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Anonymous Types in C# 3.0

For a long time, the var keyword has been the domain of only wholly dynamically typed languages. In fact, some people from the strongly-typed camp have considered the use of var as “hacky”, even though C#-ians have been able to treat everything as an object all along. Granted, it is not exactly the same and there is the whole boxing and unboxing thing to deal with, but I wanted to include full disclosure.

Now however, dynamic languages are all the rage and people are finding good uses for a generic variable type. To harness that power, one of the things done in C# 3.0 was the creation of Anonymous Types. Examine the code below and its output.

var blogPost = new

{

    Name = “Anonymous Types in C# 3.0”,

    Author = “Pete Shearer”,

    Category = “Code Tips”

};

 

Console.WriteLine(blogPost.Name);

Console.WriteLine(blogPost.Author);

Console.WriteLine(blogPost.Category);

Anonymous Types Output

By declaring my variable blogPost with the var keyword, I have created a dynamic variable. Now, after the new keyword and inside the curly braces, I declare a few properties and set their values. Behind the scenes, the compiler has declared a new object, given it a temporary name, and set the values in “traditional” fashion. It is even smart enough that if I declared another var with that definition, it wouldn’t redefine the anonymous type.

Within the anonymous type, the object remains strongly typed. Consider the following alteration to the code:

var blogPost = new

{

    Name = “Anonymous Types in C# 3.0”,

    Author = “Pete Shearer”,

    Category = “Code Tips”,

    Date = new DateTime(2008, 3, 27)

};

 

Console.WriteLine(blogPost.Date.GetType());

Anonymous Types Output 2

The compiler inferred the type from the object placed into it. I know that I said new DateTime there, but it would have worked for any type that I put into that property. This new feature certainly affords developers a new level of flexibility. Enjoy.

3 Comments

Brick  on March 31st, 2008

I’m leaving this comment to serve a couple purposes:

1. See! I actually do read your site 😛
2. To demonstrate my noobness
3. I have a legitimate question. What’s a scenario where you would use an anonymous type over a structure? They seem very similiar and structures are value types and so are placed on the stack (faster right?).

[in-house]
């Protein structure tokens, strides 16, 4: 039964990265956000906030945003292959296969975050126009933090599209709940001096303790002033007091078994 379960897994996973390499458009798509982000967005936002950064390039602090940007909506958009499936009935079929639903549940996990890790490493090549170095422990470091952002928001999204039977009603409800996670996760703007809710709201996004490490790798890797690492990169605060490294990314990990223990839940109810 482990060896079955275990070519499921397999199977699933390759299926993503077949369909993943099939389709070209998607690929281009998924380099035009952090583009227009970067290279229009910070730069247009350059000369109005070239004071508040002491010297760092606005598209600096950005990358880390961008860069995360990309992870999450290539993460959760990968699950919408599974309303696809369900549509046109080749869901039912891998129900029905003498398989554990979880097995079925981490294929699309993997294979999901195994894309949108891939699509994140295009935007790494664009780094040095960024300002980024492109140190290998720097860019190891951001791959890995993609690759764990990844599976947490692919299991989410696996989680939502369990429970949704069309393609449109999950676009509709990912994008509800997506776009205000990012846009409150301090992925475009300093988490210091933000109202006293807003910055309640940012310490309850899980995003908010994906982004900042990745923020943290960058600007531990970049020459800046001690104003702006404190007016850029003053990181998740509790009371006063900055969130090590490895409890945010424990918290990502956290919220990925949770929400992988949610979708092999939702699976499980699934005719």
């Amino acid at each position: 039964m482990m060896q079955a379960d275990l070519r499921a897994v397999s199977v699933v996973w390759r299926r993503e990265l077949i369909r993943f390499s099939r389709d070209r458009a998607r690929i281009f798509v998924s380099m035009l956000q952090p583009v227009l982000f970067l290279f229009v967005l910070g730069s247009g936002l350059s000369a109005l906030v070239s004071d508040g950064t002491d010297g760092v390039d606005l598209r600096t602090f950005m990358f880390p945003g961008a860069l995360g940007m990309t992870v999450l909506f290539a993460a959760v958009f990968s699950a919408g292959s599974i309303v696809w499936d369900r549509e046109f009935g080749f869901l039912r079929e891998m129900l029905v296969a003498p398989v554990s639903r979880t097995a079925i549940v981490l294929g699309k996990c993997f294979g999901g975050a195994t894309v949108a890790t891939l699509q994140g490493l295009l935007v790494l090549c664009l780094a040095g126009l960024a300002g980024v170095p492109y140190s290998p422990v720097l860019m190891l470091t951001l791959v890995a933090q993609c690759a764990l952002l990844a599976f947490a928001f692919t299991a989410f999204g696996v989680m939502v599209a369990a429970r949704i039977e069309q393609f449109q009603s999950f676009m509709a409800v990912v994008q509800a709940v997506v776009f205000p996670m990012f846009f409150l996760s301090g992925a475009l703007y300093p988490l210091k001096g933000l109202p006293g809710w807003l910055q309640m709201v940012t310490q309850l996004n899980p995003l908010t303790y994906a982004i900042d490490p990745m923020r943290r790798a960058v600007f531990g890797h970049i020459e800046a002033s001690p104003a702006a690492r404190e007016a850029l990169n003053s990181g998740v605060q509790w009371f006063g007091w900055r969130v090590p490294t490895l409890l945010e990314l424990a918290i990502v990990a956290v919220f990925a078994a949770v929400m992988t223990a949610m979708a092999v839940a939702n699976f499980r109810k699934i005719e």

Pete  on April 1st, 2008

Brick!!!!

Great to hear from you. This link has a good use for anonymous types. Additionally, anonymous types are good for use in LINQ. This link talks a little about that (Edit: Link removed, as it is now a 404).

As for structs, if all you are doing is looking to store some data in the same way repeatedly, structs are still a legitimate way to go. Anonymous types shouldn’t battle too far into the struct space.

Anonymous types are strong for the things I outlined above, and also for use in testing or creating lightweight mocks. Let’s pretend you are waiting on another group to create an object for you and to populate it. But you have to test what you are doing. You could define the object somewhere in your code temporarily and then consume its properties, or you could define an anonymous type with the same variable name (one line of code), and then call it in your code exactly the same way that you will call the real objects properties when it is finished. I know that B-Mad used it in this way at his last job.

Brick  on April 1st, 2008

Ah yes, I see. Admittedly my knowledge of LINQ is nearly non-existent but I get the concept. This does make sense, though. Just when I thought I was making some progress on getting this C# stuff under my belt they go and create all this newfangled stuff in 3.0 and 3.5! Back in my day we had pointers, manual memory allocation, and raw speed baby. You were lucky to get OOP. Seriously though thanks for the response 😛 If you’ll excuse me I’ve got to go pay for groceries with nickels, chase kids off my lawn, and complain about my pension.

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